Album Review: My Dying Bride – A Mortal Binding

Album Review: My Dying Bride - A Mortal Binding
Reviewed by Gareth Pugh

The masters of the morose, My Dying Bride, are back with another full-length release, the fifteenth of their career, and their first for four years. It’s always great to have these gloomy Yorkshire tykes back, this time with seven brand new psalms of sorrow and grief, with a runtime of around the 55-minute mark.

Kicking off with the bleeding torment of ‘Her Dominion’, which starts with huge monolithic riffs, and twisted melodies, the stabbing guitars courtesy of guitarists Andrew Craighan and Neil Blanchett, and Dan Mullins’ pounding drums hit the listener with a vicious brutality, not heard for a while on these shores, Stainthorpe uses his harshest vocals, before the comforting keys of Shaun MacGowan soothe the anguish, while the bass of Lena Abé anchors the whole song, allowing the other elements to weave around it. First single, the ‘Thornwyck Hymn’ is another bruising slab of monumental riffage, but in contrast, Aaron utilizes his cleaner, more ethereal vocals, and soaring violin melodies are more prominent in the mix, the chilling mood evoking the horror of the seafolk that may be inhabiting the murky deep whose waves lap the shore of the hapless Yorkshire village, ready to terrorise any local straying too close to their watery domain. Third track ‘The 2nd Of Three Bells’ reminds me of the more classic material, with its soft start and earnest vocals, that build into a slower more measured whole, with characteristic touches of the past.

Album Review: My Dying Bride - A Mortal Binding

Production wise, the band have again utilised the expertise of studio maestro Mark Mynett to produce, mix, and master, and recorded the whole album in three months at Mynett’s Mynetaur Productions in Manchester, and as expected the sonic soundscape is excellent, with massive, thunderous drums, bass from the deepest depths, and guitars that could bring Atlas himself to his knees, they carry so much weight, while the violins and keyboards are perfectly positioned in the mix depending on how much influence they are exerting at any particular moment. Take the harrowing 11 minutes of ‘The Apocalyptist’, where the desolate violins have a huge impact on the song, but sit fittingly alongside the gigantic guitar riffs, and yet neither dominate, everything is wonderfully balanced. It goes without saying the performances are top notch and absolutely stunning, the band has been around for long enough, they can do this in their sleep, but it is clear from listening, that there’s a huge amount of work and practice that has gone into making this so tight and natural sounding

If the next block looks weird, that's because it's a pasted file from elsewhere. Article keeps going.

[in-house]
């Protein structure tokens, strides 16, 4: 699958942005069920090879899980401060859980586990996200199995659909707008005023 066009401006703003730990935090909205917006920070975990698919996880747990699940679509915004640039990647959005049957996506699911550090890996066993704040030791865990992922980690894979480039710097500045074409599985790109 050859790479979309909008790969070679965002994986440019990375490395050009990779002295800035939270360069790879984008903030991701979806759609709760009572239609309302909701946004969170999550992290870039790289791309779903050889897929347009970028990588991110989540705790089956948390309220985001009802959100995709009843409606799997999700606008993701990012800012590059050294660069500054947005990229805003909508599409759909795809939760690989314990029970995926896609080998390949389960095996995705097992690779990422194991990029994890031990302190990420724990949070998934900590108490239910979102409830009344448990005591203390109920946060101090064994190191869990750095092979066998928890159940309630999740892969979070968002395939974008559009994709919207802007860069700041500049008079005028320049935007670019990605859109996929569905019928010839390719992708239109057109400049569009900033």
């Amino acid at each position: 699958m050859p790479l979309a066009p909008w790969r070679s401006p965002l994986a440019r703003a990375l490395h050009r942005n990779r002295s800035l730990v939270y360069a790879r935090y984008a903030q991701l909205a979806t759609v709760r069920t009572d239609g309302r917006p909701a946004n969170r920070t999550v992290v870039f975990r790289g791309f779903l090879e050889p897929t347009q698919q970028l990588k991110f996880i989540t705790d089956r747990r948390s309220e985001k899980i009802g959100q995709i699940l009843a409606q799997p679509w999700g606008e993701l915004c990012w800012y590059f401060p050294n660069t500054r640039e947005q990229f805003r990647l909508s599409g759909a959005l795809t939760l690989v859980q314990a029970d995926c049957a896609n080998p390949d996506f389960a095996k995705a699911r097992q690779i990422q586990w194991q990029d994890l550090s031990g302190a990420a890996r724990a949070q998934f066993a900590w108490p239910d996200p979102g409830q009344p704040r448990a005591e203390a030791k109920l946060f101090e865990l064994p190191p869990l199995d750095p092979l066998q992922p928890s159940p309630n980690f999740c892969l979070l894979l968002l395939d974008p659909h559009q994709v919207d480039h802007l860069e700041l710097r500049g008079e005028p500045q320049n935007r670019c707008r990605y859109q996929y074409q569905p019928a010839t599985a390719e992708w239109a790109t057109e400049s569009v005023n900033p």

While My Dying Bride sound like no one else, and you can immediately identify them, no album is the same and some albums are more accessible than others, while certain ones are denser, and some are more complex and detailed, and although last album, 2020’s ‘The Ghost of Orion’ was a more cathartic affair, and was strangely uplifting (for them), considering the struggles vocalist Aaron and his family had been though in the years previous, what with his daughter's fight against cancer. This time, fans who like the heavier things in life, will be very pleased with the direction the band has taken this time round on ‘A Mortal Binding’. This album seems a bit more direct than its immediate predecessor, with more straightforward riffs and arrangements, with more death metal vocals, which in turn has resulted in an overall heavier album than ‘The Ghost of Orion’. I’m pleased to report that ‘A Mortal Binding’ is another stunning addition to a near faultless discography, it’s not likely to pull in new listeners, but those in the know will be more than pleased with this latest release.

For all the latest news, reviews, interviews across the heavy metal spectrum follow THE RAZORS'S EDGE on facebook, twitter and instagram.